1. Polage DC. Fabrication inflation increases as source monitoring ability decreases. Acta Psychol. 2012;139(2):335-42.
  2. Scoboria A, Mazzoni G, Jarry JL, Bernstein DM. Personalized and not general suggestion produces false autobiographical memories and suggestion-consistent behavior. Acta Psychol. 2012;139(1):225-32.
  3. Konorski J. Conditioned Reflexes and Neuron Organization. Cambridge: Cambridge University Press. (1948) p 134.
  4. Kaptchuk TJ, Friedlander E, Kelley JM, Sanchez MN, et al. Placebos without Deception: A Randomized Controlled Trial in Irritable Bowel Syndrome. PLoS ONE. 2010;5 (12):e15591.
  5. Miller FG, Colloca L, Kaptchuk TJ. The placebo effect: illness and interpersonal healing. Perspec Biol Med. 2009;52: 518–39.
  6. Cobb LA, Thomas GI, Dillard DH, Merendino KA, Bruce RA. An evaluation of internal-mammary-artery ligation by a double-blind technic.  N Engl J of Med. 1959;260 (22):1115–8.
  7. Benson H, McCallie DP. Angina pectoris and the placebo effect. N Engl J of Med. 1979;300 (25): 1424–9.
  8. Moseley JB, O’Malley K, Petersen NJ, et al. “A controlled trial of arthroscopic surgery for osteoarthritis of the knee”. N Engl J of Med. 2002;347 (2): 81–8.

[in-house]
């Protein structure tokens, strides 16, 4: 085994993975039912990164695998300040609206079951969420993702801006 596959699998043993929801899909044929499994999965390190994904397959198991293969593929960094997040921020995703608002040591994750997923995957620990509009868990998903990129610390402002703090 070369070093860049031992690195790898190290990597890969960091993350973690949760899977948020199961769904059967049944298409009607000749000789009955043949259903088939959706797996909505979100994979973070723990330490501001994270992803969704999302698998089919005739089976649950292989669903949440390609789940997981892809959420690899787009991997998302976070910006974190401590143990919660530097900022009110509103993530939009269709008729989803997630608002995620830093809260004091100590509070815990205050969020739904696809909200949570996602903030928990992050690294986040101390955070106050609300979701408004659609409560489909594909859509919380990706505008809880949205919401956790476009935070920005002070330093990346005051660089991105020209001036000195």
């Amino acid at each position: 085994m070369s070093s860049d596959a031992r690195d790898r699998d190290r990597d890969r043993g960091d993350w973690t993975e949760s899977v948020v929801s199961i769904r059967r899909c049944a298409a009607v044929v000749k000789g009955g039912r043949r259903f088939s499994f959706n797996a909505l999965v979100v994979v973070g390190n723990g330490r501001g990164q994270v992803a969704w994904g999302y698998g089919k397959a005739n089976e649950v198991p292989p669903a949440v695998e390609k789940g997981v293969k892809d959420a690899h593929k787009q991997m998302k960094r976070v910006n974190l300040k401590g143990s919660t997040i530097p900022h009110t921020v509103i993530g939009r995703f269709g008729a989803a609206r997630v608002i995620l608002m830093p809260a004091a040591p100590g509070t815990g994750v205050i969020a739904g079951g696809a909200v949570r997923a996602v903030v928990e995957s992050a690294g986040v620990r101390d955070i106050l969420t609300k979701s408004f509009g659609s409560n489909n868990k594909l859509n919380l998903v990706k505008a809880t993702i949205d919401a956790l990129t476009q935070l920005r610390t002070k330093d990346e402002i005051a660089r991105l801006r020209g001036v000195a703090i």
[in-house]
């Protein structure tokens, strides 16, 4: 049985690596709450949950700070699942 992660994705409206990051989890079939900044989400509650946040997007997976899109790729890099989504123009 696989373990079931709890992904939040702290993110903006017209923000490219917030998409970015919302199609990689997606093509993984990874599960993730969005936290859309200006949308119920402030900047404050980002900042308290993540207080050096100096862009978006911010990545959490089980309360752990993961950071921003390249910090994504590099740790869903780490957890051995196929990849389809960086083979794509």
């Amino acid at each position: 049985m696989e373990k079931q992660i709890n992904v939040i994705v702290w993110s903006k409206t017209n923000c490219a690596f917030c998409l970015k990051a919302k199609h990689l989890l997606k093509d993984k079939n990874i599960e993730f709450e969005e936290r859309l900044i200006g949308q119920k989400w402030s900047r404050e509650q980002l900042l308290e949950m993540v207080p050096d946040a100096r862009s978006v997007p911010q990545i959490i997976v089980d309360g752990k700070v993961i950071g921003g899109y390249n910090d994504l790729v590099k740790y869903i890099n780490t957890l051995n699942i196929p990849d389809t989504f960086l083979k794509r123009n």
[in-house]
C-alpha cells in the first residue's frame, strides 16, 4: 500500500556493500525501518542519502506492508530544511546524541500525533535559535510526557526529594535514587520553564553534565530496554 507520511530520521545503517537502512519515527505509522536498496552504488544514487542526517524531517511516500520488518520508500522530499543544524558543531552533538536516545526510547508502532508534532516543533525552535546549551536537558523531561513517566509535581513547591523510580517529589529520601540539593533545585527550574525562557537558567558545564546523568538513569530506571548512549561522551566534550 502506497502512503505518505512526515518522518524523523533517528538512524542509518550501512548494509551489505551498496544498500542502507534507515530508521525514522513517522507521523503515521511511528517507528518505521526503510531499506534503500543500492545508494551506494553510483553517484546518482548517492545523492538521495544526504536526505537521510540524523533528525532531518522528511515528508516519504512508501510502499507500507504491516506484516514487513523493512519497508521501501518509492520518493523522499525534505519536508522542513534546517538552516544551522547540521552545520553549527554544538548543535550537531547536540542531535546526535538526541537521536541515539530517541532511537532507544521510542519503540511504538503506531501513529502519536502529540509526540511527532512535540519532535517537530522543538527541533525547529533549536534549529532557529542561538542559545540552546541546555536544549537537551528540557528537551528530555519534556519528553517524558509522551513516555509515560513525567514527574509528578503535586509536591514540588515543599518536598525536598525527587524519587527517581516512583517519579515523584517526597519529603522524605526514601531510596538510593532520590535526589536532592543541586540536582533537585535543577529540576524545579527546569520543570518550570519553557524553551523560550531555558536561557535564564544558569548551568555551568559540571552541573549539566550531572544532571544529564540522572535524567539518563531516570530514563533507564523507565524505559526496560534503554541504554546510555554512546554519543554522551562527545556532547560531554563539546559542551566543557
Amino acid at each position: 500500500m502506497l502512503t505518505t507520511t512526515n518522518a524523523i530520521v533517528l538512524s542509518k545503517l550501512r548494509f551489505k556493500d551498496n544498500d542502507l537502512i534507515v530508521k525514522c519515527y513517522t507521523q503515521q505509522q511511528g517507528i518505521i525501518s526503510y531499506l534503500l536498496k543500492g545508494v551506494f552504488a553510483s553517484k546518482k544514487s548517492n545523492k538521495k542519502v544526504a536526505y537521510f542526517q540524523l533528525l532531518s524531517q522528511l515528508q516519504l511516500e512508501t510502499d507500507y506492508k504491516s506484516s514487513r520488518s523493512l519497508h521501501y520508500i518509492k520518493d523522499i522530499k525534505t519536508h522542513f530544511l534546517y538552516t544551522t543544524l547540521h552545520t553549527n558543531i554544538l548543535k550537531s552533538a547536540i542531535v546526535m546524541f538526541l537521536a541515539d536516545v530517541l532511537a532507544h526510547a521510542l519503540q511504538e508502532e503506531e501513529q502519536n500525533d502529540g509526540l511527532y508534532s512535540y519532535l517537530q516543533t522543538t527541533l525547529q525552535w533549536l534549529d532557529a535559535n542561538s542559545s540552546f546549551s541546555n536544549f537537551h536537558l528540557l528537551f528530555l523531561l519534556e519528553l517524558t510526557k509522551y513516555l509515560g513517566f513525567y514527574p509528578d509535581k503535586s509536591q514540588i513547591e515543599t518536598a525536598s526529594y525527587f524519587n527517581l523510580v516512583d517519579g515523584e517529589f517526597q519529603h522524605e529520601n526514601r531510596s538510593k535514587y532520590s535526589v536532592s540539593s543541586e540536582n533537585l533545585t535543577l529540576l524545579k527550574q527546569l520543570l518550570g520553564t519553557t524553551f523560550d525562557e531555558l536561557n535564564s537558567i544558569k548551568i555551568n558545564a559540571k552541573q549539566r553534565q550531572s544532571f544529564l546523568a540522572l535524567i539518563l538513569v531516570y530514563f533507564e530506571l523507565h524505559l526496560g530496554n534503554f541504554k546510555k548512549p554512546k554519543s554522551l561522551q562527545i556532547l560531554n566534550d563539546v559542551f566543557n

9. Ikemi Y, Nakagawa S. A psychosomatic study of contagious dermatitis. Kyoshu J Med Sci 1962;13: 335–50.
  10. O’Boyle DJ, Binns AS, Sumner JJ. On the efficacy of alcohol placebos in inducing feelings of intoxication. Psychopharmacol. 1994;115 (1–2): 229–36.
  11. Flaten MA, Simonsen T, Olsen H. Drug-related information generates placebo and nocebo responses that modify the drug response. Psychosom Med. 1999;61 (2):250–5.
  12. Fillmore MT, Mulvihill LE, Vogel-Sprott M. “The expected drug and its expected effect interact to determine placebo responses to alcohol and caffeine”. Psychopharmacol. 1994;115(3):383–8.
  13. Kirsch I. Specifying non-specifics: Psychological mechanism of the placebo effect. The Placebo Effect: An Interdisciplinary Exploration. Cambridge: Harvard University Press. (1997) p. 166–86.
  14. Buckalew LW, Ross S. Relationship of perceptual characteristics to efficacy of placebos. Psychol Rep. 1981;49 (3): 955–61.
  15. Price DD, Craggs J, Verne GN, Perlstein WM, Robinson ME. Placebo analgesia is accompanied by large reductions in pain-related brain activity in irritable bowel syndrome patients. Pain. 2007;127(1-2):63-72.